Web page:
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The Mortal and Divine Histories of Mongán mac Fiachnai in Cín Dromma Snechtai

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  • Daniel James Watson
It has long been claimed that Early Irish literature portrays a form of reembodiment which is the equivalent of Pythagorean metempsychosis. But this is not what we find in most examples. Where a human is said to have traversed multiple embodiments, the process of reembodiment generally comes to an end once the person in question has been restored to their proper form and bequeathed their memories of ancient history to the Church. However, some of the earliest stories about Mongán mac Fiachnai do not fit this pattern. Immacaldam Choluim Chille and Scél asa mberar combad hé Find mac Cumaill Mongán offer no indication that Mongán’s sequence of embodiments is drawing to an end, or which of his bodies may properly be his. This study will interpret the open-endedness of Mongán’s rebirths in these two instances in light of related stories which have also been attributed to the lost manuscript known as Cín Dromma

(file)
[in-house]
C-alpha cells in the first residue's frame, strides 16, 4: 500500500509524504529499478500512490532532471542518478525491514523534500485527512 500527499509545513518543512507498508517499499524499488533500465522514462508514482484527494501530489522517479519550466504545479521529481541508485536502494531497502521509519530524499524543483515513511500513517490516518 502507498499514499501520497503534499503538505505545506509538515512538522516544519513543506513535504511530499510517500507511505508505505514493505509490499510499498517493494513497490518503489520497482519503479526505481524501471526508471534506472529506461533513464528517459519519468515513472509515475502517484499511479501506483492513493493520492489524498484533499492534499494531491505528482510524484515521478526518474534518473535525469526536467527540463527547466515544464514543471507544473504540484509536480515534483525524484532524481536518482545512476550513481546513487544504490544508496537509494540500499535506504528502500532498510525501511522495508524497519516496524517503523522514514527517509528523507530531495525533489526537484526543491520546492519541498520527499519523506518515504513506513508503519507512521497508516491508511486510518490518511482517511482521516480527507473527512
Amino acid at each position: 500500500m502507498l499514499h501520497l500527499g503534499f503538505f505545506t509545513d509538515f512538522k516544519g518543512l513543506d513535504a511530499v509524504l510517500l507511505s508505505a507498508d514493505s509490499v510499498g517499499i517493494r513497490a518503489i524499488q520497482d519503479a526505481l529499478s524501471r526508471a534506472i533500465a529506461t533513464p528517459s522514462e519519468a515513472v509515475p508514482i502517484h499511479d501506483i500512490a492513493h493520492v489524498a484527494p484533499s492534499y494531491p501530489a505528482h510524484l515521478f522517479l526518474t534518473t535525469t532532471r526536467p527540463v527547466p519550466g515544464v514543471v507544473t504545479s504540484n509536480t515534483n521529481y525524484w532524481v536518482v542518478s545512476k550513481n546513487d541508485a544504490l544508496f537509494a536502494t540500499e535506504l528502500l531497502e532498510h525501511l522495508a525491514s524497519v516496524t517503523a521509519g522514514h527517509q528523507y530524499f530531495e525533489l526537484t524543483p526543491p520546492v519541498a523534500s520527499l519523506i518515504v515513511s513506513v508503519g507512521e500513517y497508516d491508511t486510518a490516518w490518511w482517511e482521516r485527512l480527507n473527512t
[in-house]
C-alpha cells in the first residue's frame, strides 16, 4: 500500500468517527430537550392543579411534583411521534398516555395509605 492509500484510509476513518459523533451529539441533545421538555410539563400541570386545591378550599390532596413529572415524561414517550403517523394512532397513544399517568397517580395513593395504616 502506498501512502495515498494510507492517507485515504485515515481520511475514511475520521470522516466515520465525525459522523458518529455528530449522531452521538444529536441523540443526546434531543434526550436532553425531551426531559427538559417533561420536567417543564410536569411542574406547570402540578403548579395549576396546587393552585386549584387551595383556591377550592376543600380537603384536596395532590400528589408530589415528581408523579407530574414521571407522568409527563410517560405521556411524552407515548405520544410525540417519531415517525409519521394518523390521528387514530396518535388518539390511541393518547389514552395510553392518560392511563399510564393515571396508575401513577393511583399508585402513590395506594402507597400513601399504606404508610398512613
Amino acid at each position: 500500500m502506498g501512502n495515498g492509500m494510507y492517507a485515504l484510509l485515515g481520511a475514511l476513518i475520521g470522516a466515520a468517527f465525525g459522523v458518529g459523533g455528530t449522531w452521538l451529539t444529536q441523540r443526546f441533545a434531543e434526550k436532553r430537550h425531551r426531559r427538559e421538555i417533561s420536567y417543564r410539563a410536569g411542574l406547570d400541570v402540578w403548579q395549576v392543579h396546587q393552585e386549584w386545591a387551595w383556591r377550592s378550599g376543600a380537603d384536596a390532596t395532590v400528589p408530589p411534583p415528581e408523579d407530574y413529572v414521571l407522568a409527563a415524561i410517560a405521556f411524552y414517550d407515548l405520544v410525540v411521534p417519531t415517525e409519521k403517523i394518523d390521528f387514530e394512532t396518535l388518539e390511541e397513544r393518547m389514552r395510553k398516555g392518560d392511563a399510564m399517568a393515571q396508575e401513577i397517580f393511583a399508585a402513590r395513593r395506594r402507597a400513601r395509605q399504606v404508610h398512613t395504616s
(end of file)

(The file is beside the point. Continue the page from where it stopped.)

Snechtai. Doing so will allow us to determine the degree to which Mongán’s rebirths show parallels with Pythagorean
metempsychosis, and the meaning these rebirths had for their
medieval Christian context. Moreover, it will demonstrate further
links between the tales that the current consensus places in
Cín Dromma Snechtai
Original languageEnglish
Pages (from-to)27-75
Number of pages49
Publication statusPublished - 2020

    Research areas

  • Early Irish literature, Cín Dromma Snechtai, metempsychosis, Pythagoras, Patristics, earthly paradise, eternity and time, gods, natural law, cosmology, Mongán mac Fiachnai, Tuán mac Cairill

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